- The Polish zloty was the best performing currency this week, gaining 2.5 percent against the U.S. dollar. Investors’ risk appetite increased and the zloty advanced the most among emerging market currencies after Emmanuel Macron won in the first round of the French elections on April 23.
- The industrial sector was the best performing sector among eastern European markets this week.
- Hungary was the worst performing country this week, losing 5 basis points. The EU Commission has launched legal action against Hungary following a new education law which it claims is incompatible with the freedoms of the internal market. The new law in Hungary places restrictions on foreign-registered universities, and could lead to the closure of Hungary’s Central European University. Budapest has one month to respond.
- The Russian ruble was the worst performing currency this week, losing 82 basis points against the U.S. dollar. The central bank of Russia cut its key rate by 50 basis points to 9.25 percent, above market expectations of 25 basis points. This is the second rate cut this year and follows the 25 basis points cut at the previous meeting in March as inflation continues to decelerate toward the central bank’s 4 percent target.
- The consumer staples sector was the worst performing sector among eastern European markets this week.
- Centrist independent Emmanuel Macron won 23.8 percent of votes in the first round of France’s presidential election on Sunday, while Marine Le Pen head of the anti-immigrant National Front far-right party took 21.5 percent. Mr. Macron was current President Francois Hollande’s economy minister but quit to create his own party, En Marche, which has a liberal, pro-EU agenda. The market reacted positively to his victory in the first round of elections, and most expect him to take the majority of the votes on May 7.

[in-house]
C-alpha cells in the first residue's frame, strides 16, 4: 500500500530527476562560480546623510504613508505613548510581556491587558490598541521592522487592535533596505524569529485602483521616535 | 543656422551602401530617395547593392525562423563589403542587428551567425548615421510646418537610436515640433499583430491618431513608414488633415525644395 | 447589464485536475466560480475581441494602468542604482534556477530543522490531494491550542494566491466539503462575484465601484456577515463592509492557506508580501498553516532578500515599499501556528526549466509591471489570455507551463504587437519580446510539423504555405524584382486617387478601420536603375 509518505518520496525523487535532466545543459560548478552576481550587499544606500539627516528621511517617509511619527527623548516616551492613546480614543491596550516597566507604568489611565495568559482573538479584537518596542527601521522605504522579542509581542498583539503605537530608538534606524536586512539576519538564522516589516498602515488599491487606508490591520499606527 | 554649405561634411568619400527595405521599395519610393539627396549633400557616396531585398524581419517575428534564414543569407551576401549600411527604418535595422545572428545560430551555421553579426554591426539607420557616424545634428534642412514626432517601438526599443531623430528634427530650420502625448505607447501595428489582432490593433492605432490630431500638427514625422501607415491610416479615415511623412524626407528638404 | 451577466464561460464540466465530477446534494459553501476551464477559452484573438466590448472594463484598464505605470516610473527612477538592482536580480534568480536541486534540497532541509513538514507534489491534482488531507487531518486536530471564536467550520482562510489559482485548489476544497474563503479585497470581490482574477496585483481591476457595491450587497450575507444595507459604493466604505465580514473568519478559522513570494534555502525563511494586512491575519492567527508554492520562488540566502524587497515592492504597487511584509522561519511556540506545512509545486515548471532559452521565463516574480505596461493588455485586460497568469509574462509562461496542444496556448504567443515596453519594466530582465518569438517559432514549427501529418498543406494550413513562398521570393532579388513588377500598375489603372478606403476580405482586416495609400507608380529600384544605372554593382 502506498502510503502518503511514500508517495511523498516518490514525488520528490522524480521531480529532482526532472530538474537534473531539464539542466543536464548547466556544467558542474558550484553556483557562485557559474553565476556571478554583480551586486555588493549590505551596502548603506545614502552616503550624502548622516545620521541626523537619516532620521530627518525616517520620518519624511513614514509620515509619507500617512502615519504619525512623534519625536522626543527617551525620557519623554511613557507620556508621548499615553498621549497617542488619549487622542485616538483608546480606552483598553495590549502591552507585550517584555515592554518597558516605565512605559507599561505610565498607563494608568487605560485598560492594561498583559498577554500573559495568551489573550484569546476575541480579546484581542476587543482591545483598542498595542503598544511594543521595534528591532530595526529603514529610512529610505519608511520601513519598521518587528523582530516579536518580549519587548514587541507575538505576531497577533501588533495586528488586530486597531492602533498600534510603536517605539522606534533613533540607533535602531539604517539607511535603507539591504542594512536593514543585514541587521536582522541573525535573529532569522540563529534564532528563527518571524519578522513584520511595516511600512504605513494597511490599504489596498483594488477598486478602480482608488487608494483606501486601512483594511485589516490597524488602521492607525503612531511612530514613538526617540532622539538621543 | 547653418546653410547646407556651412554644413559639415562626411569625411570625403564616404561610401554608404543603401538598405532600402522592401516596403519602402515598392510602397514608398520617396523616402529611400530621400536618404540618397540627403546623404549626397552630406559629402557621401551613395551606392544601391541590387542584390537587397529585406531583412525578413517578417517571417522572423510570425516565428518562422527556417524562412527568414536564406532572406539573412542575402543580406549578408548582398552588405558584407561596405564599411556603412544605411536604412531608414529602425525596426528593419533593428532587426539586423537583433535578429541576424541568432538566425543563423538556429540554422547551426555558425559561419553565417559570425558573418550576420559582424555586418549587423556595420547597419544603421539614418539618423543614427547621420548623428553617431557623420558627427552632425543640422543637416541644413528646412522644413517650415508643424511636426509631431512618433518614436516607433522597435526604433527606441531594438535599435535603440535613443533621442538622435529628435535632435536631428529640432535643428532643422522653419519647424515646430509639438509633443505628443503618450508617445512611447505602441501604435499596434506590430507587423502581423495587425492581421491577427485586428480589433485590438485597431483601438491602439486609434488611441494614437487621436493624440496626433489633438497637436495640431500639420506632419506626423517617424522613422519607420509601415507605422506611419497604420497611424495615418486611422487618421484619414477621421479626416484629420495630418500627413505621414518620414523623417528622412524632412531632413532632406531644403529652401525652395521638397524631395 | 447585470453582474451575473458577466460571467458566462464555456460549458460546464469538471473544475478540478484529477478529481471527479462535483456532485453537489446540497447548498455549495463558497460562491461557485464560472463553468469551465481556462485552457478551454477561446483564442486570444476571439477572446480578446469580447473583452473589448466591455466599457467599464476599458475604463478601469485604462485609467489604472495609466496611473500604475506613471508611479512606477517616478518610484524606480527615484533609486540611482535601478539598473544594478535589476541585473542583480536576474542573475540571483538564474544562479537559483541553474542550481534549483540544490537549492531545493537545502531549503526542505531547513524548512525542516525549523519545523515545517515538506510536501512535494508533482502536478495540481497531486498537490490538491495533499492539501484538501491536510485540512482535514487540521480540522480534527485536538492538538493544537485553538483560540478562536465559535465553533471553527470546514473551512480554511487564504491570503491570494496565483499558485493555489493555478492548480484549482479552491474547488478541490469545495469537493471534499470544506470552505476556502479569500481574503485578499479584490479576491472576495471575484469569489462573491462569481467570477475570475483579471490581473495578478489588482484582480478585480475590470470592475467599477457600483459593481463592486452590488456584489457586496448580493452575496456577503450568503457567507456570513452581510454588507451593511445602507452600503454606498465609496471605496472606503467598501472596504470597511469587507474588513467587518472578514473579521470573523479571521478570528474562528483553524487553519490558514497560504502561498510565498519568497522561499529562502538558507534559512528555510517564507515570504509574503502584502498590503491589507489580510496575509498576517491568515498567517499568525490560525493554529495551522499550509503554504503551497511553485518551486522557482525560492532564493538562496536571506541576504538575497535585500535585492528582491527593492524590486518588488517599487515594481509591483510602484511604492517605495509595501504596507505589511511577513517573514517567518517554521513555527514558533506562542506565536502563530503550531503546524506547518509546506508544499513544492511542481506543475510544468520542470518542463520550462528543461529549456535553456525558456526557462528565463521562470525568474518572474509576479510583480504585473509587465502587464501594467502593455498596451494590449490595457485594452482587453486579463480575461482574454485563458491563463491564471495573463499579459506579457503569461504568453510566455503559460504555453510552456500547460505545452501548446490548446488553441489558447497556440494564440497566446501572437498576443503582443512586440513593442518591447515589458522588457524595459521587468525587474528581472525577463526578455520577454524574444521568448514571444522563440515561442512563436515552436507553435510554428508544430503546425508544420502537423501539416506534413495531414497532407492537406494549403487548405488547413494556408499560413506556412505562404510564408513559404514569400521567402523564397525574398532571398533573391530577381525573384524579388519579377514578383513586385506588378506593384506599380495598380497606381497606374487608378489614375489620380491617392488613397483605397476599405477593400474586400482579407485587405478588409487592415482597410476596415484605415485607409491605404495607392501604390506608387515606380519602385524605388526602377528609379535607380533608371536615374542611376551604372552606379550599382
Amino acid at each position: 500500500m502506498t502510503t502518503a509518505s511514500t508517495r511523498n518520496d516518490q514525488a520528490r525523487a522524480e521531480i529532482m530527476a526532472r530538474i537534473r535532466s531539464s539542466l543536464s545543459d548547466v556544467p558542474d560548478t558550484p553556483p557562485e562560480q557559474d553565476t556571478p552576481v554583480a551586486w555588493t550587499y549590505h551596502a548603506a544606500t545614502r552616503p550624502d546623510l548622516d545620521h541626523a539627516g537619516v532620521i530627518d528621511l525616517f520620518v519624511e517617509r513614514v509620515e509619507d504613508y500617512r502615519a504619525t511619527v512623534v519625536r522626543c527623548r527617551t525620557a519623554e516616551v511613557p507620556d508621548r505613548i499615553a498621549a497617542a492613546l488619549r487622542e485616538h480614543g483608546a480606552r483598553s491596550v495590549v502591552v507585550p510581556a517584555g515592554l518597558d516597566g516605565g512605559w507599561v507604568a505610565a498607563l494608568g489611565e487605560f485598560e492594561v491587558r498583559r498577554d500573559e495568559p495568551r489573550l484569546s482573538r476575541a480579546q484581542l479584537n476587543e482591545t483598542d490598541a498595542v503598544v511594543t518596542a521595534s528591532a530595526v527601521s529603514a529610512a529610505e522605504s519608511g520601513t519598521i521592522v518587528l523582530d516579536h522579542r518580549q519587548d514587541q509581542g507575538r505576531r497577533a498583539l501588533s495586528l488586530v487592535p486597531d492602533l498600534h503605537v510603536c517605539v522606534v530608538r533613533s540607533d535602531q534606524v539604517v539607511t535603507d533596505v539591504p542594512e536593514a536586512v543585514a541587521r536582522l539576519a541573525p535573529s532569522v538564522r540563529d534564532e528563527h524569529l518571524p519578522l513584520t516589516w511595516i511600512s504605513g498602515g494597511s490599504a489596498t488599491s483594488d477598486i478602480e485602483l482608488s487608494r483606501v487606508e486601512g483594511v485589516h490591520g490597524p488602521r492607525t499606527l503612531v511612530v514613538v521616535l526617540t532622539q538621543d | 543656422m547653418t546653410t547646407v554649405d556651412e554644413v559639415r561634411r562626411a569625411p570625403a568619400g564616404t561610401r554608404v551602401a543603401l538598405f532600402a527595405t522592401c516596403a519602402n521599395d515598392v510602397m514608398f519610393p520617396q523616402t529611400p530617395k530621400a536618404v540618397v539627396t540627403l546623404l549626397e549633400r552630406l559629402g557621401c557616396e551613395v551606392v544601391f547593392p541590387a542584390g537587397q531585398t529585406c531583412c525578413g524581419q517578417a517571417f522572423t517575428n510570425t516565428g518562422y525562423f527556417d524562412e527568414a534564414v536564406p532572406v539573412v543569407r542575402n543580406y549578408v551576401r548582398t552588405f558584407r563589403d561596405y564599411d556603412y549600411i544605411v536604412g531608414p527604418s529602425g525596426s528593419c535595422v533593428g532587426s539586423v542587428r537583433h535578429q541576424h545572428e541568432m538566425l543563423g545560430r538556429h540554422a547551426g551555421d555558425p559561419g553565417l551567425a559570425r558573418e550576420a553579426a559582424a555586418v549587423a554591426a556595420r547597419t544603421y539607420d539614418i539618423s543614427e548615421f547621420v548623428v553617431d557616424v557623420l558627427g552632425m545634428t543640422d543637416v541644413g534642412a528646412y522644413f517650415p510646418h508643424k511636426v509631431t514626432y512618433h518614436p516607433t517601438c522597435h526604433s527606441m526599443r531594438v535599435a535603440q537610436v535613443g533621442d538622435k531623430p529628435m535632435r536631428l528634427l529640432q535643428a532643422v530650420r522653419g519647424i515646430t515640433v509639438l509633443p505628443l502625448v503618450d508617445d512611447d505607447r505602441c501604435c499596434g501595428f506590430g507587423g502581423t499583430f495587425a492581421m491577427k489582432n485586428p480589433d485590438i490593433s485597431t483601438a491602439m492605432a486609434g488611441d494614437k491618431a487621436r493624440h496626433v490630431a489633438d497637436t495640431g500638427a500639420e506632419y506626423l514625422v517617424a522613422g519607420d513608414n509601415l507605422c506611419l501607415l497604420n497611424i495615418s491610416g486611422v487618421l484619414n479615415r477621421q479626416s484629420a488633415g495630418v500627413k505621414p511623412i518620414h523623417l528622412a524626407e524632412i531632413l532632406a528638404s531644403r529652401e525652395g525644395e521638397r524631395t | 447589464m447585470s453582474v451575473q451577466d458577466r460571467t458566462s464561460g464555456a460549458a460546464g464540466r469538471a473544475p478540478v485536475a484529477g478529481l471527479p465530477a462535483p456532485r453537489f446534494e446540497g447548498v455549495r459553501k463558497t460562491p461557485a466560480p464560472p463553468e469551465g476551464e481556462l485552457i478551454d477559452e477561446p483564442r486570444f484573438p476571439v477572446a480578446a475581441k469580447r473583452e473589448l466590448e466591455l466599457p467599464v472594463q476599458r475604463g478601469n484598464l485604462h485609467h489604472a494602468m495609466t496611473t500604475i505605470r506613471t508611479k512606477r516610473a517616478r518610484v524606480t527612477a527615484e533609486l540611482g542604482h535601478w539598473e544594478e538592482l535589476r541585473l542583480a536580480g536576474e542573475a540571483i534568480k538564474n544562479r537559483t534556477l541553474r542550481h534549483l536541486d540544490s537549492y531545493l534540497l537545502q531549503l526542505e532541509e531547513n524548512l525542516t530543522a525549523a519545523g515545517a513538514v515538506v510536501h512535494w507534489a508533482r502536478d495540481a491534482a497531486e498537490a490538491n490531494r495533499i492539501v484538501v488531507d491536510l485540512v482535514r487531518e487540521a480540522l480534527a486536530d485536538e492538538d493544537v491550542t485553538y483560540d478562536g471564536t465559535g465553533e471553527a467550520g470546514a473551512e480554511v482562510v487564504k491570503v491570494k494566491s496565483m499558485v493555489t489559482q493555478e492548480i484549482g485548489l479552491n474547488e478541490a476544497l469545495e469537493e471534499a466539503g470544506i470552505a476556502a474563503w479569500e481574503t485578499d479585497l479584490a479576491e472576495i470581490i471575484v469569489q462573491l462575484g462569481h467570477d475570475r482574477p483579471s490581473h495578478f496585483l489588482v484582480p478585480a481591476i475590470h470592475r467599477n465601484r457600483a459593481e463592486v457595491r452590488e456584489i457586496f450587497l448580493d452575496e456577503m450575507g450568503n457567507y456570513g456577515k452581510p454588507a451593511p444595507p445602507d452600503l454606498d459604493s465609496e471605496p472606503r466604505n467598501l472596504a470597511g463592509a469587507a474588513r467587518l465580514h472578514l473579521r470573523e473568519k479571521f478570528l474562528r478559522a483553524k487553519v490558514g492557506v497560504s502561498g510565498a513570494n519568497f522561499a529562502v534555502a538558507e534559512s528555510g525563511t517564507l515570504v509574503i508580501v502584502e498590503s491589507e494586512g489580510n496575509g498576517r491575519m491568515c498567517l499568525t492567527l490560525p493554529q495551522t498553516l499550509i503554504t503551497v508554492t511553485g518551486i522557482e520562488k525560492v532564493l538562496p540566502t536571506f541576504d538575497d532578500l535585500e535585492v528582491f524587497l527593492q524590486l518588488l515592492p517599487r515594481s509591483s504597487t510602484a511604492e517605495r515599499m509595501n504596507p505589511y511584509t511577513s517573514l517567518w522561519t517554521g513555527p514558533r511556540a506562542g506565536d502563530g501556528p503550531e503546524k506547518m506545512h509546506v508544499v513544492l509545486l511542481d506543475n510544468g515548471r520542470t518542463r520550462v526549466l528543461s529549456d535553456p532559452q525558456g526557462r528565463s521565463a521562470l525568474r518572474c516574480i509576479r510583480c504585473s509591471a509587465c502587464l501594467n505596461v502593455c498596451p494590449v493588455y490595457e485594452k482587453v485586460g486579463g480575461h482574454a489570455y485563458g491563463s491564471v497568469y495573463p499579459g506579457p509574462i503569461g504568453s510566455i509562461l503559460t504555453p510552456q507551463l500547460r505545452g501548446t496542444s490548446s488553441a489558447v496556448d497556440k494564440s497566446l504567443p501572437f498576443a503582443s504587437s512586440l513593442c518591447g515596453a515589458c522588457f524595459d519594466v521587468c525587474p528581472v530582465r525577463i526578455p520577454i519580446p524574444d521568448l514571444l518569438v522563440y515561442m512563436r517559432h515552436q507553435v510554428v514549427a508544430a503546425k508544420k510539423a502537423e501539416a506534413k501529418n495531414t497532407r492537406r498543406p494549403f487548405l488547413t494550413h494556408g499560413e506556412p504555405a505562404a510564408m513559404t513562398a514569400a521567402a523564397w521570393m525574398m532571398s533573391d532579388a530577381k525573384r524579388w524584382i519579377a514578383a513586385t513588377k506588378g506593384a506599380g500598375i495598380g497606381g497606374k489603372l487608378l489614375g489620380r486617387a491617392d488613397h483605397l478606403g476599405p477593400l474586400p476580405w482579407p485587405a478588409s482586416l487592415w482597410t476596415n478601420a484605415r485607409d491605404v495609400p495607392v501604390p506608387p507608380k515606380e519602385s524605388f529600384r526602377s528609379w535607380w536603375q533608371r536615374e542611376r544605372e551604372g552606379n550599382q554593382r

- Kepler Ceuvreux in European Investment notes wrote that economic indicators currently suggest that GDP growth in the euro area through the first half of the year will be close to 2 percent at an annual rate, thanks to improvements in both external and domestic demand. In fact, the general economic context in the eurozone at this time would seem to be the most favorable since the beginning of the decade.
- Turkish banks are set to benefit from a raft of incentives brought by President Erdogan’s administration that has led to a surge in lending, boosting banks’ revenue. Deutsche Bank AG expects first quarter profit at Turkey’s six largest banks to jump by an average 46 percent from a year earlier, as lenders are among the biggest beneficiaries from tax breaks and looser banking regulations.